Disagreeing Without Being Disagreeable
Conflict is inevitable in most relationships. So, it’s useful to know how to engage in it without inflicting damage. This requires learning how to persuade by focusing more on the issue at hand rather than the personal qualities or mood states of the people involved. Most of us know this on some level. It’s one of those common sense rules of communication that’s uncommonly applied.
Since we’re creatures of habit, we communicate in generally predictable ways unless we develop the capacity to reflect before acting. Of the many skills required to be politically astute, this is one of the most important. Skillful communicators know that words are weak vehicles of meaning. They realize and remember that many people choose among them quickly and that what is meant is often not what is said.
This mindset is difficult to acquire. Most of us proceed each day to operate on unchecked inferences and judgments. We assume far more than we check, thereby trusting observations that are inaccurate. Arguments often result.
I’ve devised a shorthand method for avoiding such communication pitfalls. It’s a mind-exercise routine to expand powers of observation. It bypasses the tendency to react impulsively. Over time, it becomes a way of disagreeing without being disagreeable.
The acronym for this is PURRR. It’s useful in helping to remember the steps involved and evokes the image of a cat calmly responding to its environment. Here are the steps involved:
— PAUSE the next time you’re about to formulate a judgment about a person based on something he or she has said or done.
— Make sure you UNDERSTAND what the person meant, which may involve inquiring rather than assuming.
— REFLECT briefly on whether the intention was to insult you. In any case, try to place your focus on the issue at hand.
— REINTERPRET what was said in a way that allows for a considered response rather than an impulsive reaction. Share that reinterpretation (e.g., “We actually agree more than meets the eye,” or “I believe there is only one rather small issue on which we still have some disagreement”).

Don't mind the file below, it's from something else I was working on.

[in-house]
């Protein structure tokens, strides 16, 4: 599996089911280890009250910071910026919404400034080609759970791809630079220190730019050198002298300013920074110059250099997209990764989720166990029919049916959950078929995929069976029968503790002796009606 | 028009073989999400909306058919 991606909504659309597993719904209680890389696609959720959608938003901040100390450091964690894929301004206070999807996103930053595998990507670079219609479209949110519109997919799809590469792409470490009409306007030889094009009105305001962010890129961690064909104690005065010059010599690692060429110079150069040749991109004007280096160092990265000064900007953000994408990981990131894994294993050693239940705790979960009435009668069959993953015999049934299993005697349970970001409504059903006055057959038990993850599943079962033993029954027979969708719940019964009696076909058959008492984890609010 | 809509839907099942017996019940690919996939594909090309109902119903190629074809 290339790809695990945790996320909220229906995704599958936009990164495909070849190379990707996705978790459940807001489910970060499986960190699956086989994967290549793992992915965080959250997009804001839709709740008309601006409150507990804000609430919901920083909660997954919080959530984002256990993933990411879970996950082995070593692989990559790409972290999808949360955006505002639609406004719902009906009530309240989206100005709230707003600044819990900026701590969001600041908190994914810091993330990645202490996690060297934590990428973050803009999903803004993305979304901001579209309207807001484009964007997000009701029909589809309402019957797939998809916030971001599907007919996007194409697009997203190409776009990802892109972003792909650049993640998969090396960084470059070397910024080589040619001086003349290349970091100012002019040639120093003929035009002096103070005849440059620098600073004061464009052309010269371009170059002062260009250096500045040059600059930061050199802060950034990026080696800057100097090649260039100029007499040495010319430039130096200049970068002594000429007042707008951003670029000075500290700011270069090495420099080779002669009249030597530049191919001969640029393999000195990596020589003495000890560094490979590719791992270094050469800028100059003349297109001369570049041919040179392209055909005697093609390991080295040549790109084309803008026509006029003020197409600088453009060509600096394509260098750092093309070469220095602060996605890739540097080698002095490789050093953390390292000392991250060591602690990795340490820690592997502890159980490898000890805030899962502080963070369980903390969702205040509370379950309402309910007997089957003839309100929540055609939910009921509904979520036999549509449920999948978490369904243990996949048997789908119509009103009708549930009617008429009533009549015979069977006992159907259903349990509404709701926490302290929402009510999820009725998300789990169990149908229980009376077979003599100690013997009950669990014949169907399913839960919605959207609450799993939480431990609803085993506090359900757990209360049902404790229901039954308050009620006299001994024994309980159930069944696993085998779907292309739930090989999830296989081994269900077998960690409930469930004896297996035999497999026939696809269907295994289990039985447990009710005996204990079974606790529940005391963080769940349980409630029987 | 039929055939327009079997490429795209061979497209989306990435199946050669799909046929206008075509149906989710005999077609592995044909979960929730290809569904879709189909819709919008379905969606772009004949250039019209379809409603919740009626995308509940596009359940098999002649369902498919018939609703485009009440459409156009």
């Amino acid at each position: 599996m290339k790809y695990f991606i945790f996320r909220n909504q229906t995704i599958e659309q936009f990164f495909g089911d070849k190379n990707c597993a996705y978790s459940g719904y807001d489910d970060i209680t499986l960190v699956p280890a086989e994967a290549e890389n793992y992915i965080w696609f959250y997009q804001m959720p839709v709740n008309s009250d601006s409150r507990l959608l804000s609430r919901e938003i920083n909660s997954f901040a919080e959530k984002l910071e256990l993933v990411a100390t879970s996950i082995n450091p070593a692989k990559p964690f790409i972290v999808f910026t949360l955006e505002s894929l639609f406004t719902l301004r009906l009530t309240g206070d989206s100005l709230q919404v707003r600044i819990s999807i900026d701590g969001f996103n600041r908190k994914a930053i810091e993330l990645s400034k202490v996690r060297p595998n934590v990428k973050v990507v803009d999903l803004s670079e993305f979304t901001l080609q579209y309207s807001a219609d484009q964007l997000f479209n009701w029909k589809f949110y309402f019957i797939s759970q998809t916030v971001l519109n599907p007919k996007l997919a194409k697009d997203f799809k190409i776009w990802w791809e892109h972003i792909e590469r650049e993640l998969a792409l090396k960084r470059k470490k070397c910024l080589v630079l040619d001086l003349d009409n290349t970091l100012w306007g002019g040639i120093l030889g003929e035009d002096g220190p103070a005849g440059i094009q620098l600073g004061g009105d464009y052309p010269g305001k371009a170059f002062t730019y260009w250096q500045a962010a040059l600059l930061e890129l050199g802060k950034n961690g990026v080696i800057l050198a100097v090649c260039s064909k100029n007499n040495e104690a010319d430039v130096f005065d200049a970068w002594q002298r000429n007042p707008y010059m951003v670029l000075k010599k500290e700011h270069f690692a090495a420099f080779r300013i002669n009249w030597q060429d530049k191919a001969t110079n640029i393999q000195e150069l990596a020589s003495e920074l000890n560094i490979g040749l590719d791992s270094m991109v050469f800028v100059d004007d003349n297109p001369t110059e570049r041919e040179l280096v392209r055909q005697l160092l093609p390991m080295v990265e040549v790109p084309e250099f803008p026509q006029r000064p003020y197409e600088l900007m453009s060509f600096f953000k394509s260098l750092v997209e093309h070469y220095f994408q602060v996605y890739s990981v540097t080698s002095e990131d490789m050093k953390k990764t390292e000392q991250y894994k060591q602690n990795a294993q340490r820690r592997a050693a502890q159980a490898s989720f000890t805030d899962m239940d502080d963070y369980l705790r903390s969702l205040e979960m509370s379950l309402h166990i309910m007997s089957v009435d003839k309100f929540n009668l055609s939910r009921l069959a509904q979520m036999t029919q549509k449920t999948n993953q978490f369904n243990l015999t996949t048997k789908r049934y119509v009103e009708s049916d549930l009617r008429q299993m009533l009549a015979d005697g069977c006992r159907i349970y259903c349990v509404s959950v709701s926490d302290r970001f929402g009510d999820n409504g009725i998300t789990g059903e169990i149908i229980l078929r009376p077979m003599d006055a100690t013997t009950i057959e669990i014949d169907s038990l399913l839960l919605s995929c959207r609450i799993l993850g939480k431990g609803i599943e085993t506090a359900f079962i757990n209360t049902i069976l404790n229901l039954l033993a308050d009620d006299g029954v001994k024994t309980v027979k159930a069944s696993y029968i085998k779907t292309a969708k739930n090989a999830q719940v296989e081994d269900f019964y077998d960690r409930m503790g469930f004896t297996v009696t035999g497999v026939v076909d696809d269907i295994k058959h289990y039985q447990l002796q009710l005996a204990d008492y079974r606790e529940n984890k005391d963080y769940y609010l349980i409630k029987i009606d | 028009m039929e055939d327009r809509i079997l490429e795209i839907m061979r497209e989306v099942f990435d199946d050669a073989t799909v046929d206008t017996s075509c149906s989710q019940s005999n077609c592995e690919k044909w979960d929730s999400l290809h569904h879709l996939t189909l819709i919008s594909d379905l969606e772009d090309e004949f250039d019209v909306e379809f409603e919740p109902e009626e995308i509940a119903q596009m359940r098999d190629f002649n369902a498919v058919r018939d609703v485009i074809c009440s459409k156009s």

— REDIRECT the conversation onto a path that best serves your own or mutual goals (“If we resolve this one aspect, or agree to disagree, we’re on a good track”).
Let’s suppose your usually easygoing boss is in a foul mood. He approaches you and angrily says, “I need that report tomorrow. No excuses.” You weren’t going to be late with the report. In fact, your work is never late. You are at a choice point. Do you react defensively? You could ask, “What’s wrong with you?” But what’s the primary goal? Is it to get the work done or fix his unusual mood?
It may be better to PAUSE. Upon REFLECTION, you may UNDERSTAND his comments were out of character. Perhaps he is under pressure. Rather than focus on his bad mood, which will delay your work and get you into a discussion at a time when he is angry, you could REINTERPRET the event as a one-off slip on his part. Next, REDIRECT the conversation onto a productive path. One way to do that is to simply reply, “I’ll have it on your desk first thing in the morning.” This response bypasses the relational (bad mood) component and instead focuses on the content of what he said (timely delivery of the report).
There are times when after applying the PURRR process, it’s clear that the comment was just too personal or outlandish to let it pass. At least you won’t have flown off the handle by making something that is about the other person (current mood) about you as well. If you’re prone to making disagreements into disagreeable situations, this technique may be just what you need.
Kathleen also blogs about communication, negotiation, and politics here.
Photo: Geir Solevag/Shutterstock.com
Suffering can buffer us, and make us more polished versions of ourselves — if we have the right attitude.